Correct.

It’s just a variable, but people tend to use this variable name specifically in cases where an expression is being fed its own final value lazily through some path. nixpkgs’ lib.makeExtensible is designed to do this kind of “fixed-point” operation, so naming the argument to the function you pass to it self does make sense. Fixed-points tend to confuse even fairly experienced nix programmers, though, so don’t feel bad if you don’t fully understand this.

Just grouping to override or clarify precedence of operations, like in algebra.

Just like with algebra expressions, you can put parens in a lot of places that you don’t actually need to, but you generally shouldn’t if you want your code to be readable.

1 Like
      sharedOverlays = [
        (final: prev: {
          __dontExport = true;
          lib = prev.lib.extend (lfinal: lprev: {
            our = self.lib;
          });
        })

        nur.overlay
        agenix.overlay
        nvfetcher.overlay

        (import ./pkgs)
      ];

It seems that I put too much effort to understand that. This should be some kind of convention that something expect list with name sharedOverlays that contain function with “two” arguments and return set that contain certain attributes, right ?
Is that sharedOverlays comes from flakes itself or come from digga lib that I look right now

Well, the concept of an “overlay” being a function of two arguments, and how it applies to an extensible package set like nixpkgs is a well established convention, yes. See Overlays - NixOS Wiki.

Given that, the attribute name sharedOverlays is mostly self-explanatory.

1 Like

It’s seems that the task is harder then I expected
I decide to try with template

I also don’t understand how to use the template for now. Hopefully I will find some tutorial for morons like me

Digga is pretty over-engineered for a typical starting nixos user, and it adds significant complexity to learning, by introducing additional layers between you and what’s going on. It also greatly reduces the amount of the available documentation that applies to your situation, which already wasn’t too big because you’re on NixOS. Add Digga and there’s close to nothing. If you want to do something, there’s a decent chance you’ll find directions for flakes and for non-flakes, but nobody gives directions for how to use their thing with Digga. I honestly can’t recommend going that way for a new user.

Such structured systems can add valuable organization to an experienced user’s complex config, but only because he understands how they work and how to translate directions for normal flakes into the additional organizational structure.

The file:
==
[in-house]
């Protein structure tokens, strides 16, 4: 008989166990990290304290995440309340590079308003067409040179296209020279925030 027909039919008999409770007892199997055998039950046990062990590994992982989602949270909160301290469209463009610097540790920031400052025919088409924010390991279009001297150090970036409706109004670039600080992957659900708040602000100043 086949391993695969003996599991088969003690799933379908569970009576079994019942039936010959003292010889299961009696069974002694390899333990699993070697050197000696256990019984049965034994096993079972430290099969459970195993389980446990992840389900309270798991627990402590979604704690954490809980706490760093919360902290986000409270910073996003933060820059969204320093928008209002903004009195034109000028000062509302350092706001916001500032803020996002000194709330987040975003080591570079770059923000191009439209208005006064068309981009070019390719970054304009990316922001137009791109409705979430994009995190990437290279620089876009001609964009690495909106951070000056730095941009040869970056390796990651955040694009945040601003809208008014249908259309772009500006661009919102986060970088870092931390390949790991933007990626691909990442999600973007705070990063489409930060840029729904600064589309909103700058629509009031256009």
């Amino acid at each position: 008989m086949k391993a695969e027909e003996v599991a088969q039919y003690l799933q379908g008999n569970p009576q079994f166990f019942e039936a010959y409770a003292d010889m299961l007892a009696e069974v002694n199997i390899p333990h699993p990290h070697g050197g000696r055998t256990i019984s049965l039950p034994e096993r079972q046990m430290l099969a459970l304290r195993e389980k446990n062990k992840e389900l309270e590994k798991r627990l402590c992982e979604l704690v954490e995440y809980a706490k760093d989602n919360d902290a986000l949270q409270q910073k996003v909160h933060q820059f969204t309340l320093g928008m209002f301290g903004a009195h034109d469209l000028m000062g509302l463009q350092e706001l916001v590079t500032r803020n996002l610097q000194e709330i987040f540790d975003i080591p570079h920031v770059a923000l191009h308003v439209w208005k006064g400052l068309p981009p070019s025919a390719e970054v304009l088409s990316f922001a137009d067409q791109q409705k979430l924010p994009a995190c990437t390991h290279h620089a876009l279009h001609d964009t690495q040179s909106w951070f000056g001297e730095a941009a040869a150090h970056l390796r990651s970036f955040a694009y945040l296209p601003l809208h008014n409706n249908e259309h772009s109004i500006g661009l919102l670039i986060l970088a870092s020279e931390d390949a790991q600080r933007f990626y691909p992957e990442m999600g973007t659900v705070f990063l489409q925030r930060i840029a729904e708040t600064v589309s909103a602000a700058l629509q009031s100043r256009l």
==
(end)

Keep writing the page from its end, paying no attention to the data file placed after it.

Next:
2 Likes

Could you suggest me example or template that I can easily read and understand.
I have the following needs
I need to be able to put my config in git
I need to be able to manage dotfiles
I need to be able to have latest version of various programming languages (rust, c++, python etc)
I need to easily transfer my config to another machine with potentially different hardware (not sure if I need hardware-configuration.nix)

Honestly, you don’t need much of a template at all for this.

flake.nix: (Lifted largely from the Home Manager Manual)

{
  inputs = {
    nixpkgs.url = "github:nixos/nixpkgs/nixos-22.11";
    home-manager.url = "github:nix-community/home-manager/release-22.11";
    home-manager.inputs.nixpkgs.follows = "nixpkgs";
  };

  outputs = inputs@{ nixpkgs, home-manager, ... }: {
    nixosConfigurations = {
      hostname = nixpkgs.lib.nixosSystem {
        system = "x86_64-linux";
        specialArgs = { inherit inputs; };
        modules = [
          ./configuration.nix
          home-manager.nixosModules.home-manager
          {
            home-manager.useGlobalPkgs = true;
            home-manager.useUserPackages = true;
            home-manager.extraSpecialArgs = { inherit inputs; };
            home-manager.users.jdoe = import ./home.nix;
          }
        ];
      };
    };
  };
}

Replace hostname and jdoe here with appropriate values, and add a bog-standard configuration.nix, hardware-configuration.nix and home.nix placed in the same directory, and of course checked into git, and you have a pretty good template to get started with, which will cover everything you’re asking for except the programming languages. That should be done using per-project development shells, not as part of your global config.

Remember, the best way to learn nix, like most things, isn’t read everything under the sun, it’s to get your hands on it and try things.

3 Likes

Ok thanks but can you give me one more answer. How I can mix packages from different channels in home manager. For example I want to use vscode and discord from unstable.
I found this solution with overlays but I didn’t manage to implement it

If you followed my template:

  • Add a unstable.url = "github:nixos/nixpkgs/nixos-unstable"; line in your flake.nix’s inputs section.
  • Add inputs to the top line of your home.nix. For example, if it currently says { config, pkgs, lib, ... }: then you change it to { config, pkgs, lib, inputs, ... }:
  • After that line, but before the main opening {, add:
let
  unstable = import inputs.unstable {
    system = pkgs.system;
    # Uncomment this if you need an unfree package from unstable.
    #config.allowUnfree = true;
  };
in
  • Put unstable.foo (where foo is the package you want from unstable) in your home.packages list.
2 Likes

Thanks, it’s works but I cant figure out how to enable unfree for this unstable packages